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Online Extra: Political Notes: Sacramento City Councilman Hansen remains in 2nd place

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Sacramento City Councilman Steve Hansen continues to trail his opponent in his bid for reelection. Photo: Courtesy Hansen campaign
Sacramento City Councilman Steve Hansen continues to trail his opponent in his bid for reelection. Photo: Courtesy Hansen campaign   

After county elections officials posted an updated tally late Friday afternoon, gay Sacramento City Councilman Steve Hansen remains in second place in his bid for election to a third term.

Political newcomer Katie Valenzuela, an environmental policy adviser, remains in first place with a 698-vote lead, according to the unofficial returns. That is an increase of 142 votes since Wednesday morning, but the candidates' percentage of the total vote has remained the same at 53% for Valenzuela and 46% for Hansen.

The county registrar reported it still had roughly 164,196 ballots to count, though it was not clear how many of those were from voters in Hansen's council district. The next update will come at 4 p.m. Tuesday, March 10.

"New results are posted and we're still in the lead! There are still a lot of ballots to be counted but this is pretty exciting," tweeted Valenzuela.

Hansen did not immediately respond to the Bay Area Reporter's request for comment Friday afternoon. He was first elected in 2012 to his District 4 seat, which covers the city's downtown and LGBT neighborhood of Lavender Heights.

His victory marked the first time an out LGBT community member had won election to the Sacramento City Council. Should he fail to win re-election, it would mean the council would no longer have LGBT representation on it, as no other LGBT candidate sought the even-numbered council seats on the March 3 primary ballot.

In a post on Facebook late on election night, Hansen had noted there are upwards of 20,000 ballots still to be counted and urged his supporters to remain positive.

"Let's let the votes be counted and rest up because there is much work still to do," wrote Hansen, who brought his newly adopted son, Henry, with him to vote Tuesday.

The council race had turned ugly in the final days ahead of Election Day, with door hangers comparing Hansen to President Donald Trump due to his endorsing the re-election of Republican Sacramento District Attorney Anne Marie Schubert, a lesbian, in 2018. The local Democratic Party had kicked Hansen and several other council members out of the party due to their support of Schubert and had endorsed Valenzuela in Tuesday's contest.

Someone also created a fake profile for Hansen on the gay hookup app Grindr that accused him of being against people of color and renters. Local LGBT leaders and Sacramento Mayor Darrell Steinberg, who easily won re-election Tuesday, had called out the smear campaign against Hansen, while Valenzuela disavowed it and said her campaign was not behind it.

Rising rents and home prices in Sacramento had been a focal point of the race, with Hansen criticized for not doing enough to protect renters or fight for affordable housing to be built. He had argued that he was the strongest voice for such issues on the council and had told the B.A.R. that tackling homelessness was currently one of his highest priorities.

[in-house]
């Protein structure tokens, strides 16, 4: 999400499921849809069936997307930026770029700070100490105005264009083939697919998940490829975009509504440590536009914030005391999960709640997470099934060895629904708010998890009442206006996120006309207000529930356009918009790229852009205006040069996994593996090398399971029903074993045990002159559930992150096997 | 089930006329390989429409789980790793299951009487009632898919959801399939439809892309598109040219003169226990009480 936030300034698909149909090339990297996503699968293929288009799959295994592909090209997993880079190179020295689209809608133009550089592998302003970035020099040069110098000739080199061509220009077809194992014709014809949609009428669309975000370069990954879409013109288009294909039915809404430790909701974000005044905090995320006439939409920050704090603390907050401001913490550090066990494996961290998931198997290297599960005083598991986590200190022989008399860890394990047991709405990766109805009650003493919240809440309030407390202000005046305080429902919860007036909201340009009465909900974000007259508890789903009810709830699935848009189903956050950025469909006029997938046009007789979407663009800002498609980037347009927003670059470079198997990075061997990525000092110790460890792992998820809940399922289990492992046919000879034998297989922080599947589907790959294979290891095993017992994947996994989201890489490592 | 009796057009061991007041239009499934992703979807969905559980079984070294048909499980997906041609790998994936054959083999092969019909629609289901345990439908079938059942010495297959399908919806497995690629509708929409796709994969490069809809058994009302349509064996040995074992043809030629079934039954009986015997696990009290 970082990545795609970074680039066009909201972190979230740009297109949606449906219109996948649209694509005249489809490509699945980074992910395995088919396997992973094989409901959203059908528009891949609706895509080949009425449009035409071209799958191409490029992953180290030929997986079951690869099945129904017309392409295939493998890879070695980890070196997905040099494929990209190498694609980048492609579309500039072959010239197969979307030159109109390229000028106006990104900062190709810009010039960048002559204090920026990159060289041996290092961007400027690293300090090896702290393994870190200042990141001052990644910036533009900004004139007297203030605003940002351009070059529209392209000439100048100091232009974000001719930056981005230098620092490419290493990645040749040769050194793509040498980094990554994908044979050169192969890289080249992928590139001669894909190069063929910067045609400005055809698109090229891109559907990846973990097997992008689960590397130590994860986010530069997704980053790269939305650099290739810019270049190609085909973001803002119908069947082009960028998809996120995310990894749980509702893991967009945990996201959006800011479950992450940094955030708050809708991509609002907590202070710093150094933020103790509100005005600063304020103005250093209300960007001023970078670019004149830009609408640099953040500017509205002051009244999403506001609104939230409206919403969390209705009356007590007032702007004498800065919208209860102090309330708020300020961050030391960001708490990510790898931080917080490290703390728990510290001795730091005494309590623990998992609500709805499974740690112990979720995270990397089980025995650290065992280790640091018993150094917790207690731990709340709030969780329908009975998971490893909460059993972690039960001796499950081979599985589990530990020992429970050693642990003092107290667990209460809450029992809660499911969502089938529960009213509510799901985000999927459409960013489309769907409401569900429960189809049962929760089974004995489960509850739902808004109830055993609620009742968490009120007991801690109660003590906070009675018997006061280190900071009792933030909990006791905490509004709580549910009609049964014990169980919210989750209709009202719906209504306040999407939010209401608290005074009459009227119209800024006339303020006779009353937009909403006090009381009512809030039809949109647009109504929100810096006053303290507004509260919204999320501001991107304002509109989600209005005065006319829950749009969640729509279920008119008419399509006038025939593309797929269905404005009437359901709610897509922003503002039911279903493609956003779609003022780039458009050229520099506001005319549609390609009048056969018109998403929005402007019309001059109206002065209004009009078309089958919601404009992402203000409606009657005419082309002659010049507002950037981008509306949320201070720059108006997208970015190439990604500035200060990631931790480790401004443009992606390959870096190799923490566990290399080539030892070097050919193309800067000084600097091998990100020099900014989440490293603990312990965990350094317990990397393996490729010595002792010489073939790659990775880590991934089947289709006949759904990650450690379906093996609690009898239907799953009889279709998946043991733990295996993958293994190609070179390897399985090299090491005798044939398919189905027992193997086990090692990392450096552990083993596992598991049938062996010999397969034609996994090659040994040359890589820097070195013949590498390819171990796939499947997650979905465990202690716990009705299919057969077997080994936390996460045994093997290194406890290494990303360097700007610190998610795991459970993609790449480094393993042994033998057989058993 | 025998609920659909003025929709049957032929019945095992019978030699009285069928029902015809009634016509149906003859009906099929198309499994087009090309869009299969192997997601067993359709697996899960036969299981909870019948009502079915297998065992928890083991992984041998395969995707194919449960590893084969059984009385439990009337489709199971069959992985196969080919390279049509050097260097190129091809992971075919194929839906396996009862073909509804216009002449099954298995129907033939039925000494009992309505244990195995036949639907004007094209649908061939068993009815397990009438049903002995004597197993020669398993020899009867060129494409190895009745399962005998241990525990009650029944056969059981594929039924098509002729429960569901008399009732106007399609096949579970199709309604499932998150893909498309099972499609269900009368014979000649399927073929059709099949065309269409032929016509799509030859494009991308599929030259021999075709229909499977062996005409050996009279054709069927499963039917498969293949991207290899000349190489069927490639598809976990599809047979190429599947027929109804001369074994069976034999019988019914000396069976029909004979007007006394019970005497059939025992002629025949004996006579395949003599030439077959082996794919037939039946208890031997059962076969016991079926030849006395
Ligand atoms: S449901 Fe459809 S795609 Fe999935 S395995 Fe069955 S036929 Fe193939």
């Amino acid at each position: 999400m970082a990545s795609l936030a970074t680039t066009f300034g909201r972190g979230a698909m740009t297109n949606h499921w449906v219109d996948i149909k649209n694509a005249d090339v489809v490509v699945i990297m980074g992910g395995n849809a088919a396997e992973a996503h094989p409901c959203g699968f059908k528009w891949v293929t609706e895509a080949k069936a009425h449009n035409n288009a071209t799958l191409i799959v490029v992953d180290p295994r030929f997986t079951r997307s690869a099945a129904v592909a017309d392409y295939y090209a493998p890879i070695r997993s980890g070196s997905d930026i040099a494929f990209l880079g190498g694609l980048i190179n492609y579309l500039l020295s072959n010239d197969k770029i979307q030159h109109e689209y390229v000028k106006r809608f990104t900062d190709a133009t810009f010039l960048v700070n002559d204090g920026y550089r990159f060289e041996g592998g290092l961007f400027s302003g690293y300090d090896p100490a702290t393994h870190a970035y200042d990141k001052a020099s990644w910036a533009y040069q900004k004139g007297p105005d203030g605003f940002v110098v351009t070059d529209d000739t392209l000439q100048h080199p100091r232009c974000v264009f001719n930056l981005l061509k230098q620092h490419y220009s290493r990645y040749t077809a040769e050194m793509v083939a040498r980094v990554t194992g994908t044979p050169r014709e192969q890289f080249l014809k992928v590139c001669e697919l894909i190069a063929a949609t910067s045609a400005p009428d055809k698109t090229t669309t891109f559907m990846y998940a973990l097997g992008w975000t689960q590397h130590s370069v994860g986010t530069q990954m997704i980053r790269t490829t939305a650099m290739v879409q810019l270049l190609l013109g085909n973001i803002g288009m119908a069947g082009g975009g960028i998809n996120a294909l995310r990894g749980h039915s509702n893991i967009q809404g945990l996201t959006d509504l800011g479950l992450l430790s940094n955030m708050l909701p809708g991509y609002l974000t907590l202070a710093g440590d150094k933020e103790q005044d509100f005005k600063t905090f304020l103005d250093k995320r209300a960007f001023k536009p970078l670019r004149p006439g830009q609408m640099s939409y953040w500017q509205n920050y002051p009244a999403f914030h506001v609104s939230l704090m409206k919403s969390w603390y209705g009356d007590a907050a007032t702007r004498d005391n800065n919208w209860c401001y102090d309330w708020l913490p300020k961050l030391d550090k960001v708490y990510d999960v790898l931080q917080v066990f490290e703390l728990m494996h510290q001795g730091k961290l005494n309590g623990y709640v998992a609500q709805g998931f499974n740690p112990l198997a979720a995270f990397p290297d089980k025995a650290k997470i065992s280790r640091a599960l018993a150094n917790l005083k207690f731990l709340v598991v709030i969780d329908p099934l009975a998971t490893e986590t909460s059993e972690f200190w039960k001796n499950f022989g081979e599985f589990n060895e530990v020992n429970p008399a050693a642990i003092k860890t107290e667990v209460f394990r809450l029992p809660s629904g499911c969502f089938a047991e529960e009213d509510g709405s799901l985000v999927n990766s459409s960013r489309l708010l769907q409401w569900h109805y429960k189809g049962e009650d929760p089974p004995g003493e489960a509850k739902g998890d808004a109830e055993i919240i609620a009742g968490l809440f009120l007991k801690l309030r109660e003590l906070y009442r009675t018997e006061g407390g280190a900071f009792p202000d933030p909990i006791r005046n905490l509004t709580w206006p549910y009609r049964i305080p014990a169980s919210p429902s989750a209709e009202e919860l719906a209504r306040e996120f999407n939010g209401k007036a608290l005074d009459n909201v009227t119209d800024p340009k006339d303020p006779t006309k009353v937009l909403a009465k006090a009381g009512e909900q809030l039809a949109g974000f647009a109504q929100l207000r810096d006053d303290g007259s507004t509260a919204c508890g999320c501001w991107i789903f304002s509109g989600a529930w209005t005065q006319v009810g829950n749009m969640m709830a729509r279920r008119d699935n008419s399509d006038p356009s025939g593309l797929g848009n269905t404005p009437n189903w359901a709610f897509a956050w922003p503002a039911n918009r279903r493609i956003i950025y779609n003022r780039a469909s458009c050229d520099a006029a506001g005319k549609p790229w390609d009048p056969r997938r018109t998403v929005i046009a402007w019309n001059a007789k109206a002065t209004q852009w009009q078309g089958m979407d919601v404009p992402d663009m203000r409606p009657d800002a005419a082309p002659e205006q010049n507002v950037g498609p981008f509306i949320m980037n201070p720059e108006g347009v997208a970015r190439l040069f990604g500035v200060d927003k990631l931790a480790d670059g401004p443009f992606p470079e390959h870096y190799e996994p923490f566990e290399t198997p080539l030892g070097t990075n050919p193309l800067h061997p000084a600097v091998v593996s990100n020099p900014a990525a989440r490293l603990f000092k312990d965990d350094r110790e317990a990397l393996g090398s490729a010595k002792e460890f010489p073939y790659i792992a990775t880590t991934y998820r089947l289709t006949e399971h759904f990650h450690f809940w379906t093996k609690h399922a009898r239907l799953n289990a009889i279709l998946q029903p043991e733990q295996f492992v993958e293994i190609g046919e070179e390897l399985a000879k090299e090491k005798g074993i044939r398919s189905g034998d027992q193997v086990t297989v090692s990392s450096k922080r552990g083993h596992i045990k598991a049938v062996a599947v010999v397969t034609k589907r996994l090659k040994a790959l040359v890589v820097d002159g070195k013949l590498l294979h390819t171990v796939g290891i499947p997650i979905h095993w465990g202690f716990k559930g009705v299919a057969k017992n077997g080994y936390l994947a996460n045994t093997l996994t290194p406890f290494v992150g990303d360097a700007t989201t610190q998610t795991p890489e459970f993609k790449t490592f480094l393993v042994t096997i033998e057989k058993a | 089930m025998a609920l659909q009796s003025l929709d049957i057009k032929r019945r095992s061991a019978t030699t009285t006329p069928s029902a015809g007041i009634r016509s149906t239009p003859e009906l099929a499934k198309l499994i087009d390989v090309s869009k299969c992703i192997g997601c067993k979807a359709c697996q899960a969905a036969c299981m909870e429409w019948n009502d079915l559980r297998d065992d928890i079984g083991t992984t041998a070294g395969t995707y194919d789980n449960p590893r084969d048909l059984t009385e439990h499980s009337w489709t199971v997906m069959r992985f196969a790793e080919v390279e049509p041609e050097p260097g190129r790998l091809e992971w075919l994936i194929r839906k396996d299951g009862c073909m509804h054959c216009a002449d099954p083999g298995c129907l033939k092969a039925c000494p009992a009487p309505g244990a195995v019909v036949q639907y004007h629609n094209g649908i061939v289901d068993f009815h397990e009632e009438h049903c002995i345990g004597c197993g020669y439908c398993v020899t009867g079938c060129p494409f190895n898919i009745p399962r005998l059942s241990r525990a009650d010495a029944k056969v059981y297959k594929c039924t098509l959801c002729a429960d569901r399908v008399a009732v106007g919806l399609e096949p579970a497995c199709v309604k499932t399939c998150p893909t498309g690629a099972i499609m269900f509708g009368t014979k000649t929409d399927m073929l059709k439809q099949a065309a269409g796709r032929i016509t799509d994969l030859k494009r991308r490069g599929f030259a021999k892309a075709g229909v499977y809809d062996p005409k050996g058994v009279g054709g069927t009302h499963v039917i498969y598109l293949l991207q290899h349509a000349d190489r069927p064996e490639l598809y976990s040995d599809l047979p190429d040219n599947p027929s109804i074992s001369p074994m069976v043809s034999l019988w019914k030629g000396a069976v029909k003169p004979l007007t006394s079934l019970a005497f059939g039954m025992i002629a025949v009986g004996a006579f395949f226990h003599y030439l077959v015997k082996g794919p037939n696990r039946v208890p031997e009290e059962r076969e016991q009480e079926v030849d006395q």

Lesbian Assemblywoman takes the lead
In Riverside County, lesbian Assemblywoman Sabrina Cervantes (D-Corona) jumped to first place Friday after trailing behind her gay Republican opponent, Peace officer Chris Raahauge, as of Wednesday morning. According to the unofficial returns posted Friday, Cervantes now leads by 979 votes.

Her total vote count now stands at 28,224, while Raahauge now trails with 27,245 votes.

If he can pull out an upset come November in their race for the 60th Assembly District seat, Raahauge would become the first out gay Republican to be elected to the state Legislature. The GOP has wanted to oust Cervantes ever since she flipped the district blue four years ago.

In December, Cervantes gave birth to triplets, two boys and one girl, making her the first openly LGBT California state legislator, and fourth California state legislator, to give birth while serving in office. She is also one of the seven current members of the Legislative LGBTQ Caucus.

Palm Springs CA Senate race
In the special election for the open 28th Senate District seat, which includes Palm Springs, lesbian aging policy expert Joy Silver continues to trail in third place behind fellow Democrat Elizabeth Romero.

According to the latest vote count released late Friday, Romero was 1,924 votes ahead of Silver. That was an increase of 425 votes from Wednesday morning.

Republican former state Senator Jeff Stone resigned in November to work for the Trump administration in the Department of Labor, leading to the special election to succeed him being scheduled to coincide with the primary election. A candidate needed to secure more than 50% of the vote to avoid a runoff with the top two vote-getters May 12.

Assemblywoman Melissa Melendez (R-Lake Elsinore) continues to be short of that goal but maintains a strong lead for first place. As of Friday her total vote count stood at 64,665. Romero, a county education official, was holding on to second with 35,502 votes.

Silver, who came close to ousting Stone in 2018 and had planned to run for his seat in 2022, was close behind in third with 33,578 votes. According to Riverside County election officials, they still have 81,000 Vote-by-Mail and 50,000 Provisional ballots to count.

They will post the next vote count at 6 p.m. Tuesday, March 10.

Keep abreast of the latest LGBT political news by following the Political Notebook on Twitter @
Got a tip on LGBT politics? Call Matthew S. Bajko at (415) 829-8836 or e-mail

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